After a full day of negotiation, the Plaintiff and defendants collectively agreed to my mediators proposal.  Then the real drama began.  Although the defendants had spent a full 8 hours together in a single conference room, the dynamic suddenly shifted when the standard terms appeared on the short-form agreement:  "each party to bear its own costs and fees".  Though all of the defendants were delighted to settle the case against Plaintiff, there was an express indemnity agreement which legally gave rights to the new company to look to the selling company, Plaintiff's former employer, for indemnity.  And their costs were huge!

At 9:30 P.M., after Plaintiff had signed the agreement and left the office, I found myself looking at faces like those above.  While I was circling between rooms and mobile phones, discussing the ramifications of holding up the settlement to pursue recovery of costs with out of state clients and senior partners, the mood was getting darker and the other participants angrier.

After a relatively sleepless night, I did get confirmation that it had worked out and there was a full release made.  Still, I clearly could have and should have raised this dark issue as a potentiality long before the final agreement was being signed.  I guess the lesson is not to make any assumptions that standard terms will be agreeable in any settlement agreement.  Everything is subject to negotiation.  I just wish those negotiations could be conducted before sundown.

Friday, January 3, 2014

Lessons Learned from Negotiating to buy a new car

     This week I negotiated to buy a new car.  After over thirty years of marriage, this was the first time I did all of the negotiation and took title on my own.  I was struck by how many techniques the salesmen used to close which are also employed by the astute mediator.  Here's how it went down. 
     First, the salesman offered to let me take the car out for a drive.  He had some confidence that this car would "sell itself".  This was a little rapport building.  Then, he searched his computer for a car that met our wishes in terms of color and features.  This was the information gathering stage.  While he did that, he offered us expressos, pastries and even sandwiches.  He kept us there and kept us happy. (We were at the dealership for over two hours on Monday and about three hours on Tuesday.)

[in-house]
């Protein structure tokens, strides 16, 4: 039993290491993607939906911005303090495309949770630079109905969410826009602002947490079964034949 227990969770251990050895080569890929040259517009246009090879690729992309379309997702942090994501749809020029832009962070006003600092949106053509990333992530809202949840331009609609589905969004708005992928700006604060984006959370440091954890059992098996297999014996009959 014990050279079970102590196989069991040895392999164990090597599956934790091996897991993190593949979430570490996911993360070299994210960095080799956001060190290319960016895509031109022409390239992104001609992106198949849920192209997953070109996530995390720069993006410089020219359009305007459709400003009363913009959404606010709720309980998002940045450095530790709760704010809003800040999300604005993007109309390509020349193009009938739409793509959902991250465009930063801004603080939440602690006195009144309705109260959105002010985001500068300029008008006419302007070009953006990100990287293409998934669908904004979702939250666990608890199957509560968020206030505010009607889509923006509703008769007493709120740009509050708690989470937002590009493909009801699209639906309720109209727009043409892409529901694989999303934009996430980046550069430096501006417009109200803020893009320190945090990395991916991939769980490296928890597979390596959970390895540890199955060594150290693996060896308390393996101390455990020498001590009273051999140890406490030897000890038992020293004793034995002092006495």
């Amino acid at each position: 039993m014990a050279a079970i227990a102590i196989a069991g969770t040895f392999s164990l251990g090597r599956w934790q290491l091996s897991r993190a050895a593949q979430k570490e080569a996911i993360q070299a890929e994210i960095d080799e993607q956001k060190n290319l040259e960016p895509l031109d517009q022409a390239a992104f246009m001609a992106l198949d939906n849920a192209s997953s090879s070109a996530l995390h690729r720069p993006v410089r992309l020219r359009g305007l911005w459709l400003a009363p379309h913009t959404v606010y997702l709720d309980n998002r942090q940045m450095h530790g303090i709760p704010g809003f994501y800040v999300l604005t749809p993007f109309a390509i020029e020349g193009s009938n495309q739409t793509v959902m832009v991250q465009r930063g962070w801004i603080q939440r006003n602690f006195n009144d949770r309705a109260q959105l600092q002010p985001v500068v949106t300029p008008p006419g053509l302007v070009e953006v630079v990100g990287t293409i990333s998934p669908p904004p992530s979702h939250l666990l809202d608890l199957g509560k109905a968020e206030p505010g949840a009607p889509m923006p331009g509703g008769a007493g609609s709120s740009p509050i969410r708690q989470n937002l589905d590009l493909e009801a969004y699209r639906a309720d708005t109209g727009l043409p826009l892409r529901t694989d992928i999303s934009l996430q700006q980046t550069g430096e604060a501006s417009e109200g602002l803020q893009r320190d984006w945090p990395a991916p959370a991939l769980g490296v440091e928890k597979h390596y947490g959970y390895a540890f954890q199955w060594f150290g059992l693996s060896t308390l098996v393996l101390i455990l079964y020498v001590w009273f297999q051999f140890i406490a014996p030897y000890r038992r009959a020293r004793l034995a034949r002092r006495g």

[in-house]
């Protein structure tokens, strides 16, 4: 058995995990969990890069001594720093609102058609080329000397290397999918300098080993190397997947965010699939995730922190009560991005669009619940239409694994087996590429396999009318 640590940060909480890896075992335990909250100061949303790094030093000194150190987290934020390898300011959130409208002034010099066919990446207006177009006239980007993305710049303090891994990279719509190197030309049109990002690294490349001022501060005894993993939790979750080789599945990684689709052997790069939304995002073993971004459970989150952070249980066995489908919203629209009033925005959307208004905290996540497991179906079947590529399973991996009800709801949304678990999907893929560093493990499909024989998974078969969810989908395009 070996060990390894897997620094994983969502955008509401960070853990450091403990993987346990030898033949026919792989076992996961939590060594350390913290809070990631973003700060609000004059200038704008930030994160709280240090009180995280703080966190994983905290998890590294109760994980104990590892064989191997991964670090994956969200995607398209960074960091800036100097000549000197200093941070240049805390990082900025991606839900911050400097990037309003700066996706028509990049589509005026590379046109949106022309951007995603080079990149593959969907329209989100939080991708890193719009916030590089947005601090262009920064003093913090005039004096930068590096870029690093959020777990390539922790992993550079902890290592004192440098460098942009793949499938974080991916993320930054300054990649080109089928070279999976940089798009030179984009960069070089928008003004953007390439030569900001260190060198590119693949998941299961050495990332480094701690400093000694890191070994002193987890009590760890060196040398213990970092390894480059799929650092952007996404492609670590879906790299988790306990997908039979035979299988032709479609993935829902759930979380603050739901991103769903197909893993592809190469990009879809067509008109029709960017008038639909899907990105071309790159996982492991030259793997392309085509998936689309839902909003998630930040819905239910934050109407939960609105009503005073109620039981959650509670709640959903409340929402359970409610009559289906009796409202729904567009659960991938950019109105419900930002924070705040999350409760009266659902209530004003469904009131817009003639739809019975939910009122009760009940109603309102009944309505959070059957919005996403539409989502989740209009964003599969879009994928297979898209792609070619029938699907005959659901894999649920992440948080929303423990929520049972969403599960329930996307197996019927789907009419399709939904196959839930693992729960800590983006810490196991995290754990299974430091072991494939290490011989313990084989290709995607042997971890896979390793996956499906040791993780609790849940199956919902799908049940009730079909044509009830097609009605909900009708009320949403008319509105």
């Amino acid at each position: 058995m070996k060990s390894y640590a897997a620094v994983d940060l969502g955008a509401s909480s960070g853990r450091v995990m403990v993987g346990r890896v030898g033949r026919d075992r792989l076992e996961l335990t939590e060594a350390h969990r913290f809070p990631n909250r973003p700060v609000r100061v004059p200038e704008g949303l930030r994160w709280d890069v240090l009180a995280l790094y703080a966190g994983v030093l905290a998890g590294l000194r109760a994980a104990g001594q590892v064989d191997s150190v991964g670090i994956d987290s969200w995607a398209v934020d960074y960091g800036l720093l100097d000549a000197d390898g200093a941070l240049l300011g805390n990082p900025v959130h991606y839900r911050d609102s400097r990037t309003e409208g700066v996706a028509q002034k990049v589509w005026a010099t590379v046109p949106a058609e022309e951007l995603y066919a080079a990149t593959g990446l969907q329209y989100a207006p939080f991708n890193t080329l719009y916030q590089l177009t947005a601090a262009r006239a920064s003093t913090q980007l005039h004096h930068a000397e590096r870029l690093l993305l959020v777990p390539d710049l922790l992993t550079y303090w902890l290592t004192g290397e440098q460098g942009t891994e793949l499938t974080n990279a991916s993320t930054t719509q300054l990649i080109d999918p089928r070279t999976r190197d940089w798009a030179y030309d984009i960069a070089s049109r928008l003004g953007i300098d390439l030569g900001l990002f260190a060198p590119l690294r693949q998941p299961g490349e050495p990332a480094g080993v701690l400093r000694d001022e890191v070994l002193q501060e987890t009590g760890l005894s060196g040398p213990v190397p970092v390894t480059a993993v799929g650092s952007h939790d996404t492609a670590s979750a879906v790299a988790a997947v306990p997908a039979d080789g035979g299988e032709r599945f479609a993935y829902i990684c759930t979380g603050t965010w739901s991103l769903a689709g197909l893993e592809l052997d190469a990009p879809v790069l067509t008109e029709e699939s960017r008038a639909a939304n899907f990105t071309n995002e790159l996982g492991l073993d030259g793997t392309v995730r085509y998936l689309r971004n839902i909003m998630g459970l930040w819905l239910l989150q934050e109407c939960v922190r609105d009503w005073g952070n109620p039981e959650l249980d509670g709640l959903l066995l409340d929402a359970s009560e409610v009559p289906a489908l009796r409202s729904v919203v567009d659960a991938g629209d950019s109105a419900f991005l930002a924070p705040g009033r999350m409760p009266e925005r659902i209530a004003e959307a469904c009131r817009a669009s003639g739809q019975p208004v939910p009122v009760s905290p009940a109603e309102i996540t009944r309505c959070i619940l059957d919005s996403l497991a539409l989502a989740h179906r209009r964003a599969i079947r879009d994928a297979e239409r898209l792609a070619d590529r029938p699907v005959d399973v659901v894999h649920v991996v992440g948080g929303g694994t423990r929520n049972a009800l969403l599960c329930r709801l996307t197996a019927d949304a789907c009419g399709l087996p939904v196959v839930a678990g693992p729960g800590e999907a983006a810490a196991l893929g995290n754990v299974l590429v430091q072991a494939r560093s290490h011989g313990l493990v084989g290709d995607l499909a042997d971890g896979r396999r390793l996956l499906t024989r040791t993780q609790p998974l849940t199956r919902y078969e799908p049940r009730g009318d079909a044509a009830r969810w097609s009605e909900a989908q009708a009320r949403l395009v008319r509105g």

Next, he offered to take my old car in trade at a certain (low) rate, even though it was in the shop for repair with an unknown problem.  We developed a mutual, collaborative process at this point to figure out how I could get rid of my old car and swap for a new car effortlessly and at the least expense.  There was a nice rapport going and even a bit of distributive bargaining on the terms of the purchase and sale.  This was about 4:00 PM, and as is typical in the negotiations of lawsuits as well, things got a little challenging and I needed a break to discuss the pros and cons with my husband.  We left and promised to be back in touch later in the day.
   Then we hit a snag.  The next morning, my husband took my car over to CarMax and sold it at a 20% higher rate than the salesman was offering. 
     Sometimes a particular new development arises in a negotiation which changes the terms entirely.  In those instances, though the negotiating parties may want to follow their instincts and forge ahead, it is better in fact to take a step backward and re-assess.  I had superior bargaining power at that point because I wasn't asking the dealer to take my old car (with 71,000 miles and out of warranty) in trade.  I was able to negotiate a better rate and higher mileage on the lease.
     Now it was New Year's eve and insurance offices and finance offices were closing every hour all over the Country.  My car had been sold and I wasn't sure we could get the deal done on the new one before the New Year's holiday.  I knew, however, that the salesmen wanted to make it happen to boost their 2013 sales.  Another advantage! 
     We got several levels of Managers involved in order to close the deal by 4:00 PM on New Year's eve, overriding their initial offer on higher financing costs.  Clearly, the collaborative process and information exchange which began the transaction served us well as the final details were completed.  And my negotiating skills were completely transferable.  Triumph in four wheels!